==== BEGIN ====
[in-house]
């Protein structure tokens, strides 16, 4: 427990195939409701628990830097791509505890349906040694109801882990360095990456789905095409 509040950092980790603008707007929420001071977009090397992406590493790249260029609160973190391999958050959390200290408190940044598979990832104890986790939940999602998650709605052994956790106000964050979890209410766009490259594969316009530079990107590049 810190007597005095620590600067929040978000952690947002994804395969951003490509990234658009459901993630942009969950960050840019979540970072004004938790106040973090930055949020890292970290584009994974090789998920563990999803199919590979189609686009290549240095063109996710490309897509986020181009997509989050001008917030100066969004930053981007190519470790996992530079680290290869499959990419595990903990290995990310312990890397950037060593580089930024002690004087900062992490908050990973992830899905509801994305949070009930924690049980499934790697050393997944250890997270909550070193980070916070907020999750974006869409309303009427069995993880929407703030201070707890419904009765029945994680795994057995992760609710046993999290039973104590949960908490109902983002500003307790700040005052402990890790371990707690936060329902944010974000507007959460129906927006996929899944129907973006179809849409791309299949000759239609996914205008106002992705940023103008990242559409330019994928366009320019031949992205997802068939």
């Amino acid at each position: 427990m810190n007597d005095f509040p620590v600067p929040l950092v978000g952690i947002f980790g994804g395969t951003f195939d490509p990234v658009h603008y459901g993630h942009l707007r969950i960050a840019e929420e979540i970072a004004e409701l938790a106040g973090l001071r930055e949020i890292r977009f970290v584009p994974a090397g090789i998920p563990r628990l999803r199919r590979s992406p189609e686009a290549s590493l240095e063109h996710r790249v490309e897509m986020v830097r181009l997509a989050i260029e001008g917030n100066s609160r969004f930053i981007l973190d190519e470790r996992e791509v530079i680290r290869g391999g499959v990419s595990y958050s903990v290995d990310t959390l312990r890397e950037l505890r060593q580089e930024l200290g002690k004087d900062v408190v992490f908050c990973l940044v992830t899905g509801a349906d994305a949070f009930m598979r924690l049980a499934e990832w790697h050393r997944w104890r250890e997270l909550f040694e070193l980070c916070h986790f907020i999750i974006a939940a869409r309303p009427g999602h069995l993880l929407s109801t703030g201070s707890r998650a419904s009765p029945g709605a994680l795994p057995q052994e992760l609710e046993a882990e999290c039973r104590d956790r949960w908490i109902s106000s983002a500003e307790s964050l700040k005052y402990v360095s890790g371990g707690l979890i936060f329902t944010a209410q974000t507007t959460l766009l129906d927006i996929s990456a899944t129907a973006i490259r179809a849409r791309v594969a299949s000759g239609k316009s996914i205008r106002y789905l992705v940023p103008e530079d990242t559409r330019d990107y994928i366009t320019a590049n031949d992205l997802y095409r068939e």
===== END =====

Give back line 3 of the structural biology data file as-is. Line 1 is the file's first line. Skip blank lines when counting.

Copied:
């Amino acid at each position: 427990m810190n007597d005095f509040p620590v600067p929040l950092v978000g952690i947002f980790g994804g395969t951003f195939d490509p990234v658009h603008y459901g993630h942009l707007r969950i960050a840019e929420e979540i970072a004004e409701l938790a106040g973090l001071r930055e949020i890292r977009f970290v584009p994974a090397g090789i998920p563990r628990l999803r199919r590979s992406p189609e686009a290549s590493l240095e063109h996710r790249v490309e897509m986020v830097r181009l997509a989050i260029e001008g917030n100066s609160r969004f930053i981007l973190d190519e470790r996992e791509v530079i680290r290869g391999g499959v990419s595990y958050s903990v290995d990310t959390l312990r890397e950037l505890r060593q580089e930024l200290g002690k004087d900062v408190v992490f908050c990973l940044v992830t899905g509801a349906d994305a949070f009930m598979r924690l049980a499934e990832w790697h050393r997944w104890r250890e997270l909550f040694e070193l980070c916070h986790f907020i999750i974006a939940a869409r309303p009427g999602h069995l993880l929407s109801t703030g201070s707890r998650a419904s009765p029945g709605a994680l795994p057995q052994e992760l609710e046993a882990e999290c039973r104590d956790r949960w908490i109902s106000s983002a500003e307790s964050l700040k005052y402990v360095s890790g371990g707690l979890i936060f329902t944010a209410q974000t507007t959460l766009l129906d927006i996929s990456a899944t129907a973006i490259r179809a849409r791309v594969a299949s000759g239609k316009s996914i205008r106002y789905l992705v940023p103008e530079d990242t559409r330019d990107y994928i366009t320019a590049n031949d992205l997802y095409r068939e």